Editors' ChoiceIMMUNITY

A Twice Tolled Tale

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Science's STKE  05 Aug 2003:
Vol. 2003, Issue 194, pp. tw303-TW303
DOI: 10.1126/stke.2003.194.tw303

Toll-like receptors (TLRs) function in innate immune responses; mammalian TLRs recognize conserved microbial patterns. However, the mechanisms whereby TLRs are activated remain unclear. In Drosophila, activation of the related Toll receptor, which is involved in development as well as in the innate immune response, depends on proteolytic cleavage of the protein Spätzle. Although Spätzle is widely believed to serve as a ligand for Toll, a direct interaction between the two proteins has never been shown (see Underhill). Weber et al. injected recombinant Spätzle proprotein or a proteolytic C-terminal fragment, C-106, into Drosophila and showed that C-106 activated a Toll pathway target gene. C-106 also activated a Toll pathway gene reporter expressed in a Drosophila cell line; activation depended on Toll expression and was inhibited by the Toll ectodomain. Injection of the proprotein into a Drosophila mutant that lacked Spätzle rescued the innate immune response. Scatchard analysis indicated that C-106 bound to a specific receptor, and expression of Toll in Cos-7 cells led to C-106 binding. Moreover, C-106 activated nuclear factor κB (a mammalian target of TLR signaling) in HEK 293 cells expressing a chimeric receptor that contained the Toll ectodomain and a TLR intracytoplasmic domain, which indicated that C-106 binding to Toll was sufficient to initiate signaling. In vitro analysis of binding of the purified proteins indicated that C-106 bound to the Toll ectodomain with a stoichiometry of one C-106 dimer to two Toll receptors. Thus Toll activation appears to involve dimerization, and Toll, unlike the mammalian TLRs, can be activated solely through an endogenous ligand.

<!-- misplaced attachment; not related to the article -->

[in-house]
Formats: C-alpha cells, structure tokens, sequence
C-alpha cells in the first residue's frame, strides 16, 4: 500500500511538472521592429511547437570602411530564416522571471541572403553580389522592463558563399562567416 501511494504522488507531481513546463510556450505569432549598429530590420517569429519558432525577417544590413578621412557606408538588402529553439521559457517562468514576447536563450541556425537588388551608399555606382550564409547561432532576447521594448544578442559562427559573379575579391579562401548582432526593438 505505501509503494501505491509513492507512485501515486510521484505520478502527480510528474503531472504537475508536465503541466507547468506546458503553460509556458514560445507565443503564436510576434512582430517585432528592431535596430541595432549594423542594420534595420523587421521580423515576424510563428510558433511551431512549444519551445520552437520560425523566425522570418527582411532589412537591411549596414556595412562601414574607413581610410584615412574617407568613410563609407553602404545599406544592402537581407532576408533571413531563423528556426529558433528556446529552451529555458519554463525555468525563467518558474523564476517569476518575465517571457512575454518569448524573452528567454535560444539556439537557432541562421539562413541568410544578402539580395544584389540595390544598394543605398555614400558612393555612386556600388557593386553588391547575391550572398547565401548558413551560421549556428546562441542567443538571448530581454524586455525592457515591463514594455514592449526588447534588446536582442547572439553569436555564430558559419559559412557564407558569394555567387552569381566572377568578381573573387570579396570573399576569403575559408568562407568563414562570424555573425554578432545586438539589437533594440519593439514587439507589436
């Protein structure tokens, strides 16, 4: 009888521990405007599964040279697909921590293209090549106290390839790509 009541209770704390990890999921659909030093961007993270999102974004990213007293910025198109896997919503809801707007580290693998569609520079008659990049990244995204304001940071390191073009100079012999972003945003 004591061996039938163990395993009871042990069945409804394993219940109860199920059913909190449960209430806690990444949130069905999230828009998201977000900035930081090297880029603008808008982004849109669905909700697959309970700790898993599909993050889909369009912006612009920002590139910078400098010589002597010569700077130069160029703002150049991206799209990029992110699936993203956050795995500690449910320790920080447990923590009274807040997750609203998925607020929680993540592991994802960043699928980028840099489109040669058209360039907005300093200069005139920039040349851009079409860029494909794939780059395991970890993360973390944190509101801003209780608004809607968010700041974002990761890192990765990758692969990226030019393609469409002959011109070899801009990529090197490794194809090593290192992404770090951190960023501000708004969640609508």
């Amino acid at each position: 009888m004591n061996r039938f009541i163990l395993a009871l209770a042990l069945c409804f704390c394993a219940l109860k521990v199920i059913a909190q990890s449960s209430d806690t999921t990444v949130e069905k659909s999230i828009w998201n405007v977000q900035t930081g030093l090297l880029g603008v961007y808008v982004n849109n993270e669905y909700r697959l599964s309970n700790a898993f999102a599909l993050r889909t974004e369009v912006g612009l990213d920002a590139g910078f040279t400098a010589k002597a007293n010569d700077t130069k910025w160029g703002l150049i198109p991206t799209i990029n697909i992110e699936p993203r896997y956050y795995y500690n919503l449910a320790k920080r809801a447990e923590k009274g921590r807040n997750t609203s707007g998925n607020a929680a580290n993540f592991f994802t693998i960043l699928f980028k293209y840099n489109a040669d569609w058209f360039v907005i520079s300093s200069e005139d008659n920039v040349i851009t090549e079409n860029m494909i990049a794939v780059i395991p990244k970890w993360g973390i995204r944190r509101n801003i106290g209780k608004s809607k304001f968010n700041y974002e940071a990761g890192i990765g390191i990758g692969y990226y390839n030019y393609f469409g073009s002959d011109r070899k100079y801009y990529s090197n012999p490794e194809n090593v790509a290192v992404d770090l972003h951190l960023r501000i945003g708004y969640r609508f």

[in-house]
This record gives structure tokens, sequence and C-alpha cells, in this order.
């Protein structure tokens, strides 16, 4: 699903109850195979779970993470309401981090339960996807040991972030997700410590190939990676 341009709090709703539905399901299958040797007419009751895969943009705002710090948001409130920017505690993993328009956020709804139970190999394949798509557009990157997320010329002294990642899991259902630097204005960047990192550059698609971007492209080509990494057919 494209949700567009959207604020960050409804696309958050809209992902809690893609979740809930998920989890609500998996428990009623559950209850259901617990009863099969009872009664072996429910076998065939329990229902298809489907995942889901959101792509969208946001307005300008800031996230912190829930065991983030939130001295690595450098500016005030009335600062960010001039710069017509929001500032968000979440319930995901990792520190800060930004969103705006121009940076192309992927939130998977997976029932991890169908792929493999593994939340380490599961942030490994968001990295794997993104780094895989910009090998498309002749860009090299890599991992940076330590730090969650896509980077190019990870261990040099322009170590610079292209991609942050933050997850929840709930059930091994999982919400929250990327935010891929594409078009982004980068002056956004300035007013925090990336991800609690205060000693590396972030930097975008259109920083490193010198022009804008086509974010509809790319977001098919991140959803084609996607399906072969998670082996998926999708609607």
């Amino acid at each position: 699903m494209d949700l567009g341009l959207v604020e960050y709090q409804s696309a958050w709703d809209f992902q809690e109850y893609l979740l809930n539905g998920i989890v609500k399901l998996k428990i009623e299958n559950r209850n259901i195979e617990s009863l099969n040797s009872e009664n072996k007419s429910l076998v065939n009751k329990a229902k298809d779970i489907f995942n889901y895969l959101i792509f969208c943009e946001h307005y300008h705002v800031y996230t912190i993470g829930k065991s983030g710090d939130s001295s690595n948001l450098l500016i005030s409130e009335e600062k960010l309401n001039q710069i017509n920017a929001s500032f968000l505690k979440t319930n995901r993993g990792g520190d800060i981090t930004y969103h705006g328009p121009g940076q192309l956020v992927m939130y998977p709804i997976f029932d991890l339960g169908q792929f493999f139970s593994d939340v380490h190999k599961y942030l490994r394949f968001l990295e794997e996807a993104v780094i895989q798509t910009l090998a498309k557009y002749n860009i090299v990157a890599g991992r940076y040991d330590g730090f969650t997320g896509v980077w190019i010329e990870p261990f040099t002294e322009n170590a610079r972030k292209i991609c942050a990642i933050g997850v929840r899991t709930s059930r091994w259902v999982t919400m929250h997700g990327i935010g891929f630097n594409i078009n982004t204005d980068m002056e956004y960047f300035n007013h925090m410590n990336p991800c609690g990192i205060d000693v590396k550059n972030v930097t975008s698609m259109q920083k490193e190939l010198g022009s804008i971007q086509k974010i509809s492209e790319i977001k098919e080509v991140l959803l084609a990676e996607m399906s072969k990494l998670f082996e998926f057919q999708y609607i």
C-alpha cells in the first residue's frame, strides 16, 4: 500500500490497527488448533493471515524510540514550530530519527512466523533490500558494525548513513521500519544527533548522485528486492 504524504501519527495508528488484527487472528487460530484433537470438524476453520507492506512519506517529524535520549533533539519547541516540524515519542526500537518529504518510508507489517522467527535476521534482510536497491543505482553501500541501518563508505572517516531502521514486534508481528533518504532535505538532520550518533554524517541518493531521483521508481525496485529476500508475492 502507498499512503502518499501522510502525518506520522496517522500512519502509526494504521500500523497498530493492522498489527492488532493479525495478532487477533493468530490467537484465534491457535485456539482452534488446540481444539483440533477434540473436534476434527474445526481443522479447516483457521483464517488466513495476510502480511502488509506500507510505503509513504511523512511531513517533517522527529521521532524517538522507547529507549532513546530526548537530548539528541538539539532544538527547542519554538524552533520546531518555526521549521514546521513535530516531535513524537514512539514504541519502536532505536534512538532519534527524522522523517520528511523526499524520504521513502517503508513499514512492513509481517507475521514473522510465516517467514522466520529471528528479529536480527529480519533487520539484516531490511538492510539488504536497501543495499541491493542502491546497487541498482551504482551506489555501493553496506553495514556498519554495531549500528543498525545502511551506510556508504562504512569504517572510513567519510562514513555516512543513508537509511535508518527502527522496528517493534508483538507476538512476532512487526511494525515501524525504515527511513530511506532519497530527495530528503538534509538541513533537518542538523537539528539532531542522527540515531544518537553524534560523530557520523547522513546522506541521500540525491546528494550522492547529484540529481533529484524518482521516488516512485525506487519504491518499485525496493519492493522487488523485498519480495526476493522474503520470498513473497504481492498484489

A. N. R. Weber, S. Tauszig-Delamasure, J. A. Hoffmann, E. Lelièvre, H. Gascan, K. P. Ray, M. A. Morse, J.-L. Imler, N. J. Gay, Binding of the Drosophila cytokine Spätzle to Toll is direct and establishes signaling. Nat. Immunol. 4, 794-800 (2003). [Online Journal]

D. Underhill, Toll gets tied in a knot. Nat. Immunol. 4, 723-724 (2003). [Online Journal]

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